Linux PTP

You will need the lukeh/avb branch of Linux PTP as it supports the shared memory interface used by the Intel PTP daemon which it replaces. (A future version of the bridge should eliminate this dependency by communicating with ptp4l using the management interface, but this was the quickest approach for now.) It also supports running multiple PTP ports (with different protocols) on a single interface, which can be useful for testing.

It should be possible to run the boundary clock on a separate machine, but you will still need to run a local PTP daemon so that the grandmaster clock information is correctly reported over AVDECC and SDP for session setup.

A sample configuration file can be found in configs/avb-BC.cfg. Be sure to update it for your Ethernet interface name. It should already be configured appropriately for the AES67 and 802.1AS profiles but, some tweaking may be required. Before proceeding make sure that all endpoints are locked to the same PTP grandmaster. (This can be validated from the respective controller applications or sometimes the device themselves.)


Configuring ExtremeXOS for AVB is, in theory, as simple as installing the AVB license and typing enable avb. This document from biamp has more information. Interestingly I didn't find it necessary to disable IGMP snooping. With 802.1AS enabled on the switch, it won't function as a PTPv2 (UDP) boundary clock (it may function as a transparent clock but apparently this isn't guaranteed). But disabling peer-to-peer can actually be advantageous for audio as it reduces jitter.

If you are running AVB and AES67 over the same interface, you should reduce the AVB bandwidth to, say, 50% to leave sufficient bandwidth for RTP. On ExtremeXOS this can be done with the command configure msrp ports all traffic-class A delta-bandwidth 50.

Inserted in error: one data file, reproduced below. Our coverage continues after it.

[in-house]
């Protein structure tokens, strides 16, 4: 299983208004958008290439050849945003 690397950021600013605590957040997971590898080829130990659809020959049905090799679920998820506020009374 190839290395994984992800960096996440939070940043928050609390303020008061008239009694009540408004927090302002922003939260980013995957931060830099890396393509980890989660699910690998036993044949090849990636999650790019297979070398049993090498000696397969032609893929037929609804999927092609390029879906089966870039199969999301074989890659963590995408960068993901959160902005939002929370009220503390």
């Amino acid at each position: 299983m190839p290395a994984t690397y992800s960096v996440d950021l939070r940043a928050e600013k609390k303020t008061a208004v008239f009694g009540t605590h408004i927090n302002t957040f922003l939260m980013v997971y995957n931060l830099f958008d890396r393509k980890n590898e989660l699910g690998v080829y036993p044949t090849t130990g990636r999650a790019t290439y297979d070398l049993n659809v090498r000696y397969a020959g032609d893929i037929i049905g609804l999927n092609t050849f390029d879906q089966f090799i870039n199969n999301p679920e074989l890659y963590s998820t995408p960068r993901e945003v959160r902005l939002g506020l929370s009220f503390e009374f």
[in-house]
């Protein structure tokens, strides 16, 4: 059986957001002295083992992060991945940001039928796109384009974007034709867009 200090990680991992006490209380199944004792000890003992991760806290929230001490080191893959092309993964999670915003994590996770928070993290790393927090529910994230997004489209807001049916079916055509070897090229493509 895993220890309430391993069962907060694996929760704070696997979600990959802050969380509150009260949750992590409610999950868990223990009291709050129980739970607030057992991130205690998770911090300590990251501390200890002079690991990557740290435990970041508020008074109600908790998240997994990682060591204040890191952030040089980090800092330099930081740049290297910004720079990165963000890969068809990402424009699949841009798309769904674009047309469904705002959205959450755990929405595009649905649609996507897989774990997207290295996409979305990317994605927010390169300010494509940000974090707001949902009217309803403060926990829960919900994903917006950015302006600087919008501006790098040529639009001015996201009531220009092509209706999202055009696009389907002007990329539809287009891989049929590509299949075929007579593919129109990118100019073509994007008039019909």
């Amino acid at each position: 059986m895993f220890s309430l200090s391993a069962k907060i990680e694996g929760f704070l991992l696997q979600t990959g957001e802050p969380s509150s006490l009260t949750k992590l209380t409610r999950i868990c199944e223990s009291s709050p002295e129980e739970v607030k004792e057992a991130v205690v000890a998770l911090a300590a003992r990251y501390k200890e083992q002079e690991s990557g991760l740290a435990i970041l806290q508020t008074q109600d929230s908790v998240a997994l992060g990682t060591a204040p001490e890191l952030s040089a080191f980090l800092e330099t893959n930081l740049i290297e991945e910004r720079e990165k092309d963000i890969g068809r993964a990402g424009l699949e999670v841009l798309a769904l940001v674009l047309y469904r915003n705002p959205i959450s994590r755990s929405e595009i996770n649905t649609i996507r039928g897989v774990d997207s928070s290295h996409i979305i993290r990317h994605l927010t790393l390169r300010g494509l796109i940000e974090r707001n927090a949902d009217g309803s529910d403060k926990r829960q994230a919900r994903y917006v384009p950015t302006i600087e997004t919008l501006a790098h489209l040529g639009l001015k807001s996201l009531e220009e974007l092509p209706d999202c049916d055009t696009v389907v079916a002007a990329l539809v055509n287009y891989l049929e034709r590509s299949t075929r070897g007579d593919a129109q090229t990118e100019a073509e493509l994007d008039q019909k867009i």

AES67 Bridge

Bridge configuration files live in lib/avtp_pipeline/platform/Linux/intf_aes67/aes67_{listener,talker.ini} and are installed into the build/bin directory. You will need to be comfortable editing configuration files and, most likely, running code under the debugger to use it.

It is important to configure the packing factor, or ratio of RTP to AVTP packets, correctly. With a default Class A AVTP transmission interval of 8000pps, the packet duration is 125us. RTP will typically use an interval of 1000pps (packet duration 1ms). Thus the packing factor map_nv_packing_factor should be set to 8 in both talker and listener, although the bridge will attempt to determine it itself. Having the RTP packet duration being shorter than the AVTP one (fractional packing factor) is not supported. A 1:1 ratio (packing factor of one) should in theory work, but it hasn't been tested. Dante devices in AES67 mode default to a packet time of 1ms which is only configurable if Dante Domain Manager is also installed.